Los Angeles billionaire Ron Burkle has joined a union representing Dow Jones & Co. employees to try to formulate a counter-offer to a $5 billion bid for the company from Rupert Murdoch's News Corp., a union official said.
The union, the Independent Association of Publishers' Employees, said earlier that it had retained advisers to seek alternative bids that could better protect the Wall Street Journal's "unquestioned journalistic integrity." The Journal is published by Dow Jones.
Burkle has told the union that he's interested in working with it to put together an offer, said Steven Yount, a representative for the Independent Association of Publishers' Employees (IAPE), which represents 2,000 Dow Jones workers.
The union has also reached out to Warren Buffett on a potential counter-offer for Dow Jones, but has not received a response yet, Yount said.
Burkle was part of an unsuccessful bid for publisher Tribune Co. earlier this year.
Last year Burkle accused Jared Paul Stern, a writer for the New York Post's Page Six gossip section, of demanding $100,000 and a $10,000 monthly stipend to make negative stories about him stop appearing in the paper. The New York Post is owned by Murdoch's News Corp.
Stern has repeatedly denied such an extortion attempt, and federal authorities declined to file charges against him. He was suspended from Murdoch's newspaper and no longer works for News Corp.
Yount told Reuters the process was started last Friday with a list of about half a dozen individuals with "the money and the integrity." He did not identify target buyers.
The IAPE Dow Jones workers union has retained the services of the Ownership Associates of Cambridge, Mass., and is working with the Communications Workers of America and the Newspaper Guild to explore alternative bids.
Shares of Dow Jones rose on news of Burkle's move Tuesday.
The union's actions come a day after Rupert Murdoch and his son James met key members of the Bancroft family, which in total holds 64% of the voting power in Dow Jones, for the first time in New York. Murdoch, chairman and chief executive of media conglomerate News Corp. , seeks to take over Dow Jones.
Burkle this spring joined philanthropist Eli Broad to bid for Tribune Co., but the company rejected the two Los Angeles billionaires' offer in favor of a rival bid from Chicago real estate entrepreneur Sam Zell.
'Constructive' Meeting with Murdoch
Murdoch told reporters Monday evening that he and the Bancrofts had a "constructive" meeting, which was designed to reassure the family that his $5 billion offer for the company will not undermine the Wall Street Journal.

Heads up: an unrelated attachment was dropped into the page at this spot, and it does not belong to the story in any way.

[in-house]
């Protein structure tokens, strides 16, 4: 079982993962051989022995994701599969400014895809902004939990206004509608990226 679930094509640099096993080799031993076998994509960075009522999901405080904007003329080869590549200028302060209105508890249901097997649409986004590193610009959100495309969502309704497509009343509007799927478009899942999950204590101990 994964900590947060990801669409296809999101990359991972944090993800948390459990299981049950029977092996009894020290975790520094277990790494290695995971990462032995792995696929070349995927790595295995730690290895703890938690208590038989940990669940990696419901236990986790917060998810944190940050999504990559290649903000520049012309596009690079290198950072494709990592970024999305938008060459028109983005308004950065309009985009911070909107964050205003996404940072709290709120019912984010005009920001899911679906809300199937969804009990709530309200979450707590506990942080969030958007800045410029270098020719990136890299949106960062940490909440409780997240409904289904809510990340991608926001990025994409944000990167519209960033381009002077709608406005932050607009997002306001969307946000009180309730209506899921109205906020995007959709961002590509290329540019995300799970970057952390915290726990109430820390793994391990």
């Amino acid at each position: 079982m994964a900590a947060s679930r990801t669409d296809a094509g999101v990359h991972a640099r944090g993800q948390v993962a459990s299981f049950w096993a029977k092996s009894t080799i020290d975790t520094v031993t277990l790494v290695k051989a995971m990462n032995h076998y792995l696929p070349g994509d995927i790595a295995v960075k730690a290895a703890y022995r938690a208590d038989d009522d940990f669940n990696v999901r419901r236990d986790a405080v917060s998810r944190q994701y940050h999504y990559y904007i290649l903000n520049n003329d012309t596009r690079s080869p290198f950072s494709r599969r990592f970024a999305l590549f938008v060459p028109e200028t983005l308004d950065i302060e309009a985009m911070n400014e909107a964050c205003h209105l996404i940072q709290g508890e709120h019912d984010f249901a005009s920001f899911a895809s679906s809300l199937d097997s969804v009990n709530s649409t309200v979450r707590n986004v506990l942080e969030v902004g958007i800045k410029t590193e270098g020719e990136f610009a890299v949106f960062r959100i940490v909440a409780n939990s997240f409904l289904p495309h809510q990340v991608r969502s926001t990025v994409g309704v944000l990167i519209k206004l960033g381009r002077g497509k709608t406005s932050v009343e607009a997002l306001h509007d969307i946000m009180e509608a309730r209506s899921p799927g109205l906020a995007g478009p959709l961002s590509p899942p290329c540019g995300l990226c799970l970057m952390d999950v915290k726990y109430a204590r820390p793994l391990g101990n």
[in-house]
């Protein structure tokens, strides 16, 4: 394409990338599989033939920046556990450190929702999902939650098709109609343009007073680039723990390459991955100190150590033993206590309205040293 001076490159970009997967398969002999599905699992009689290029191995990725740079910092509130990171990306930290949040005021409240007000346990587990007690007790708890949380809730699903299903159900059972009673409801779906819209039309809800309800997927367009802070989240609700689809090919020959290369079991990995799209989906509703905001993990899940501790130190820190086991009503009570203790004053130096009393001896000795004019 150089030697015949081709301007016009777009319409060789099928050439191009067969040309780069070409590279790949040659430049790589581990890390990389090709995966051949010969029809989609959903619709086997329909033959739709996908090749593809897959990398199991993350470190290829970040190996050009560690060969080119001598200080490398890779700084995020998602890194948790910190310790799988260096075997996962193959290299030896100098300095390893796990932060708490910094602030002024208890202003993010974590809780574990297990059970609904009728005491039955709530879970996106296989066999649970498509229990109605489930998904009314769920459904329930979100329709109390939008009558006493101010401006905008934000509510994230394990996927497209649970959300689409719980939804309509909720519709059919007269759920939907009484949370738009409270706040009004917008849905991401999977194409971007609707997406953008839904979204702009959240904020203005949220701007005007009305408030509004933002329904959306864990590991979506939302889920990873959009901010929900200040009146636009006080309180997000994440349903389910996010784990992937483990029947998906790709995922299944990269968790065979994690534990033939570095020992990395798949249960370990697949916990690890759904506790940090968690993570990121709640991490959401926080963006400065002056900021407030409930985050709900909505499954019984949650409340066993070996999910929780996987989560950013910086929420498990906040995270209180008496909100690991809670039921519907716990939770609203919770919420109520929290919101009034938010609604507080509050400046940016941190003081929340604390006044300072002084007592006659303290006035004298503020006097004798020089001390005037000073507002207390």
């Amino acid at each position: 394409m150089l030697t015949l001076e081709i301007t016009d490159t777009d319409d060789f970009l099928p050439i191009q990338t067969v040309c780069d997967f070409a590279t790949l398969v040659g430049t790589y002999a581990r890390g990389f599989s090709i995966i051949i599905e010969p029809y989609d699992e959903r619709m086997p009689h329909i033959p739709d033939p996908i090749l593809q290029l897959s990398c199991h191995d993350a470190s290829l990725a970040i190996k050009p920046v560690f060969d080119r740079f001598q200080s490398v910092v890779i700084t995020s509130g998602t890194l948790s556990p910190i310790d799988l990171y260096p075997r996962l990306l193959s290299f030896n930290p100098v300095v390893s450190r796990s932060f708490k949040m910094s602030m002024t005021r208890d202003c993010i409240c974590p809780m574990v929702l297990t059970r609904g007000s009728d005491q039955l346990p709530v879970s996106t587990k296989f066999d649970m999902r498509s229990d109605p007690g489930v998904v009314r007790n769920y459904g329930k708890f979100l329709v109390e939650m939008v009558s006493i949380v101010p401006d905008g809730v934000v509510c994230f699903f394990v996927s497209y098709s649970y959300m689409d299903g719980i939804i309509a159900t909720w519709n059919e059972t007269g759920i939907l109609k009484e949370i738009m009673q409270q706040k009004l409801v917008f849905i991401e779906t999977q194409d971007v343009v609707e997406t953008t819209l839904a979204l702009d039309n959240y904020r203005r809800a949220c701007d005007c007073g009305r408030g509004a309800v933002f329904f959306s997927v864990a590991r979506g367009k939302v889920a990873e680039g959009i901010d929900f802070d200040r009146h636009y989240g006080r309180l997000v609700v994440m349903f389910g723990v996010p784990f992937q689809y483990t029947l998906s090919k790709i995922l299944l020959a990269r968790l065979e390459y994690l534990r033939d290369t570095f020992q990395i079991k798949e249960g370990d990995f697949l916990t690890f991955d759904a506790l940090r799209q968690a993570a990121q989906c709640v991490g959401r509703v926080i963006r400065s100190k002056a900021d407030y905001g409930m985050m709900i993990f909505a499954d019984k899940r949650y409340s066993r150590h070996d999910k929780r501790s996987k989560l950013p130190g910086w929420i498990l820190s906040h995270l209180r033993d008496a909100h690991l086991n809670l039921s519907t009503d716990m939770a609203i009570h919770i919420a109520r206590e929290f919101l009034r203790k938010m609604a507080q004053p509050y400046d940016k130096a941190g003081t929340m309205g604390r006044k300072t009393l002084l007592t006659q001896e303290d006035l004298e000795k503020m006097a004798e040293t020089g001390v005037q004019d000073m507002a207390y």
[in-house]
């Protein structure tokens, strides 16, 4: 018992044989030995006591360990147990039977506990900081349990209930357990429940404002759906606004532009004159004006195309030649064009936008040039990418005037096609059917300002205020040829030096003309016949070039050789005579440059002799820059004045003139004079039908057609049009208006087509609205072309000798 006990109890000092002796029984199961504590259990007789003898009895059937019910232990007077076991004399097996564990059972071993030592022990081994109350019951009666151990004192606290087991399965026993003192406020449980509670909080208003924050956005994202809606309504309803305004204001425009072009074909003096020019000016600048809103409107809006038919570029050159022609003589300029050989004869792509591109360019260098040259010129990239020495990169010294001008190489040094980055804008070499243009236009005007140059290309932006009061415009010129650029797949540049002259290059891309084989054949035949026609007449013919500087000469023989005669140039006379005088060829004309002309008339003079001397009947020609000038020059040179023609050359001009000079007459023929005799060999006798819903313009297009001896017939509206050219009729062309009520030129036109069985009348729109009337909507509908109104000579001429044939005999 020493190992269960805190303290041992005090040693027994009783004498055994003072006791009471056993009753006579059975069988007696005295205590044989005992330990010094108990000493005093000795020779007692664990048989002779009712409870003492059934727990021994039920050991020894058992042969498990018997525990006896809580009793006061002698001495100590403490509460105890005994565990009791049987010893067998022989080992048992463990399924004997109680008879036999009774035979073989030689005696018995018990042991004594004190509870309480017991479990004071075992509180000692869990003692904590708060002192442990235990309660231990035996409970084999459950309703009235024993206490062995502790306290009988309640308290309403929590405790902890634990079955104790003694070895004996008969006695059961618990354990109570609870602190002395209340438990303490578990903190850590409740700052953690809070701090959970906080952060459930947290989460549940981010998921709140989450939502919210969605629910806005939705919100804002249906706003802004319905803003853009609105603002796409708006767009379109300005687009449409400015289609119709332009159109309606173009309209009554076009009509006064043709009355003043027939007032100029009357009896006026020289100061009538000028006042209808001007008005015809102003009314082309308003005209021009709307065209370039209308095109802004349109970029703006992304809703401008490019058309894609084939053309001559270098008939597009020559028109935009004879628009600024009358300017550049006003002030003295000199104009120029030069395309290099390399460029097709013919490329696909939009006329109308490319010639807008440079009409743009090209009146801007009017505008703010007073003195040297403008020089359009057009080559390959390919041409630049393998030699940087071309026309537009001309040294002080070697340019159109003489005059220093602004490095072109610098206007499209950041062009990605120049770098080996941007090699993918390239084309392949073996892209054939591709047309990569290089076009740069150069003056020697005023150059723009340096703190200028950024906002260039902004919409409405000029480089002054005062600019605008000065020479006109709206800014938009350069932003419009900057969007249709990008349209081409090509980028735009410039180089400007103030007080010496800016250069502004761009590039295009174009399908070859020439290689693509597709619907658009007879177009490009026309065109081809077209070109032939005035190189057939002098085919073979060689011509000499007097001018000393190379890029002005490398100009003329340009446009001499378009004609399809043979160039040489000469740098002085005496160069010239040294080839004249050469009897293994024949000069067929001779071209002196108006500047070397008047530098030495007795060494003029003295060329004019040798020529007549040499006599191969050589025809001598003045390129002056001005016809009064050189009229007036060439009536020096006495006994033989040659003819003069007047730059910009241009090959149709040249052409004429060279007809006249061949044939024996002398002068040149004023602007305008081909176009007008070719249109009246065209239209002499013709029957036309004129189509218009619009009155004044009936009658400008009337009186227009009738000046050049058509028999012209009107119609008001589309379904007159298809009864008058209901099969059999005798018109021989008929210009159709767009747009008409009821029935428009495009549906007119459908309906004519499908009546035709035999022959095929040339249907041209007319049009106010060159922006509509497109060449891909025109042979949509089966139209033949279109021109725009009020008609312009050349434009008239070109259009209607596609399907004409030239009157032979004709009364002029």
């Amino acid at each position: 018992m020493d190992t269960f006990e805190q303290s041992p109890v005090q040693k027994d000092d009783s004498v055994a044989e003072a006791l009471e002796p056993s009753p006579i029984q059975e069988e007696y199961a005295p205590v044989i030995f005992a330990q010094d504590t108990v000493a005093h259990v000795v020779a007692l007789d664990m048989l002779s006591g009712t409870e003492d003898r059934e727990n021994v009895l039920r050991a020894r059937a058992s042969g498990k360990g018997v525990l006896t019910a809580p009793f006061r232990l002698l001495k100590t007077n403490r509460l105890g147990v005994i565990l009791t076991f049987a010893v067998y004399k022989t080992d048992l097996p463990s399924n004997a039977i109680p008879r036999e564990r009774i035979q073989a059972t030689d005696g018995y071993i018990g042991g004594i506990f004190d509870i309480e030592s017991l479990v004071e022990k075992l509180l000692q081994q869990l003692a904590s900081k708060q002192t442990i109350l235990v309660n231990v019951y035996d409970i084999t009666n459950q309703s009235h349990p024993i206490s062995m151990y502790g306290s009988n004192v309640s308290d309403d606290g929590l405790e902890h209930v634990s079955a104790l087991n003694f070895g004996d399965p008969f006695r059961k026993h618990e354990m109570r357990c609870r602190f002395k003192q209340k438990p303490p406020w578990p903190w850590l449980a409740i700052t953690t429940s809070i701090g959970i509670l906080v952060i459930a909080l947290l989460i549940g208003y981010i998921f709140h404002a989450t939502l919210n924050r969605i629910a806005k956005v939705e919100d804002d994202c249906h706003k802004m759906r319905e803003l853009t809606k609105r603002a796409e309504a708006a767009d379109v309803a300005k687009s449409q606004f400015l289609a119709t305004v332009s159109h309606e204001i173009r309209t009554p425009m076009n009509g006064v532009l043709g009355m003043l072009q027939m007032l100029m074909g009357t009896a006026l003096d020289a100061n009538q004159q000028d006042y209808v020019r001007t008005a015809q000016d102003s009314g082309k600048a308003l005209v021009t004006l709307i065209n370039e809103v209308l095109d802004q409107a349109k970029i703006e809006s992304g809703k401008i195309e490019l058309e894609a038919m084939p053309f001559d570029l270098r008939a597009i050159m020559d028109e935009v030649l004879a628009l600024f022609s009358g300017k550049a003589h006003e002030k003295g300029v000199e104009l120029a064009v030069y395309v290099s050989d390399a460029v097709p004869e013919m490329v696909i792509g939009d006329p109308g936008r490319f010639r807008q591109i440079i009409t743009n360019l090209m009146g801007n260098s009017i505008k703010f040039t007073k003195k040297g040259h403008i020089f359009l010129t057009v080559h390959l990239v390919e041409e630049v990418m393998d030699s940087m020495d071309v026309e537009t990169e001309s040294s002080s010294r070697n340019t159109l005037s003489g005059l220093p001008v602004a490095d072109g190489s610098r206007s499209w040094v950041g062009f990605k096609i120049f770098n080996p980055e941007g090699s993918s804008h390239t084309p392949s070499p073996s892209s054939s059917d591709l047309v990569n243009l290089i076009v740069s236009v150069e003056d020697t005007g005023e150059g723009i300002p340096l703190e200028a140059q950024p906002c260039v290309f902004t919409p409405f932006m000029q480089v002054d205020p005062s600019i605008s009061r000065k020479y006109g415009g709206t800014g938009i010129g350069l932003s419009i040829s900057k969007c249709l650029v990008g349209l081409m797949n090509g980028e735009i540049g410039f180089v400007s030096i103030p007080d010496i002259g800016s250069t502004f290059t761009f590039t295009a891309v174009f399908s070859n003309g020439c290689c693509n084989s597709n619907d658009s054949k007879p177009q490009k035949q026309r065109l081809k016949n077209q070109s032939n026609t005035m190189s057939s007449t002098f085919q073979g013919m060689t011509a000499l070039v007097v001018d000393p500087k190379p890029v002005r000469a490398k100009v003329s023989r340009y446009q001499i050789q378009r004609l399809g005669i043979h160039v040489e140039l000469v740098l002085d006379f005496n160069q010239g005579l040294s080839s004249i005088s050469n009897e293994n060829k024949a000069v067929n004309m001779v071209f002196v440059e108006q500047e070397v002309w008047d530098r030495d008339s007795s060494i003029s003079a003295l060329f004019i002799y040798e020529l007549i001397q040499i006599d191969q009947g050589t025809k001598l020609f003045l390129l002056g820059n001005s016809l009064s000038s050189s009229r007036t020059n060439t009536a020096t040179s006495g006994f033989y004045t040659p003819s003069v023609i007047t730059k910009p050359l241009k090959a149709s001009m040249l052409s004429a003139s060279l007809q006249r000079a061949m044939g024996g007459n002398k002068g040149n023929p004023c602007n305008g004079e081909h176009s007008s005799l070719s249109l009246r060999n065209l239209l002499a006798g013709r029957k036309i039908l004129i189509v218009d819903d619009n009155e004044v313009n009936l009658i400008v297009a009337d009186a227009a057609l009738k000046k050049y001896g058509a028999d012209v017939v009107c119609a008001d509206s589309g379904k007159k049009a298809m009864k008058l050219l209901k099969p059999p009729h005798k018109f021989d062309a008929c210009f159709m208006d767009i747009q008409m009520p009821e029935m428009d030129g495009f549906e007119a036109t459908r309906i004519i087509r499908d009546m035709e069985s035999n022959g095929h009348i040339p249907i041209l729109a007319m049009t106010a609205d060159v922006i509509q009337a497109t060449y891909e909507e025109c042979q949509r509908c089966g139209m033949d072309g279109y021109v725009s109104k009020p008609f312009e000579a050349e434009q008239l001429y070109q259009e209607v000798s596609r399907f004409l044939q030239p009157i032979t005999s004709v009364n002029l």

"We had a very long and constructive meeting," Murdoch told reporters as he left the meeting at the offices of the Bancroft family advisers.
Crews of reporters drenched from the rain flanked both entrances to the CBS Corp.'s imposing "Black Rock" building, catching only a moment with the 76-year-old year old media mogul as he left.
One focus of the five hours of discussions was safeguards to preserve editorial independence at the Journal, which is a key concern for the Bancrofts, as well as editors and reporters at Dow Jones.
The Murdoch meeting with the Bancroft clan included Christopher Bancroft, Leslie Hill and Elizabeth Steele, who are Dow Jones board members.
According to an earlier report in the Journal, the family was to be accompanied by Dow Jones Chairman Peter McPherson, Bancroft trustee Michael Elefante and attorney Martin Lipton.
The tone of the meeting was expected to resemble more of a social gathering than a session for negotiations or deal-making, as Murdoch hoped to create a rapport with Bancroft family members, the newspaper said.
News Corp. is willing to explore a policy similar to one Reuters Group employs, giving a board of trustees the power to block any deal and prevent any one shareholder from owning more than a 15% stake without the trustees' consent, the Journal reported, citing News Corp. sources.
The Reuters arrangement will continue to be in effect after Canada's Thomson Corp. completes a planned $17.2 billion acquisition of the company. Reuters competes with the Dow Jones Newswires service in providing financial news.
Bancrofts Demand Editorial Independence
Monday's meeting comes after the Bancrofts, a majority of whom initially objected to the deal, said last week they were willing to discuss conditions for selling the Journal while protecting its editorial independence.
In an interview with the Journal Friday, Murdoch said he was willing to accede to demands for tighter controls to ensure editorial independence, up to a point.
"I can't put down $5 billion of my shareholders' money and not be able to run the business," Murdoch told the Journal.
Murdoch, who pitched a proposal to establish an independent editorial board, said the board should comprise people with no business connections to himself or the Bancrofts.
But similar plans at News Corp.-owned newspaper The Times of London have been criticized by journalists, journalism experts and former employees for being ineffective.
Notably, former Times editor Harold Evans was ousted after testing the boundaries of editorial independence at the paper subsequent to Murdoch's purchase in the early 1980s, according to his book "Good Times, Bad Times."
The meeting between Murdoch and the Bancroft family members will be held at the offices of family legal advisor Wachtell, Lipton, Rosen & Katz, according to the Journal report.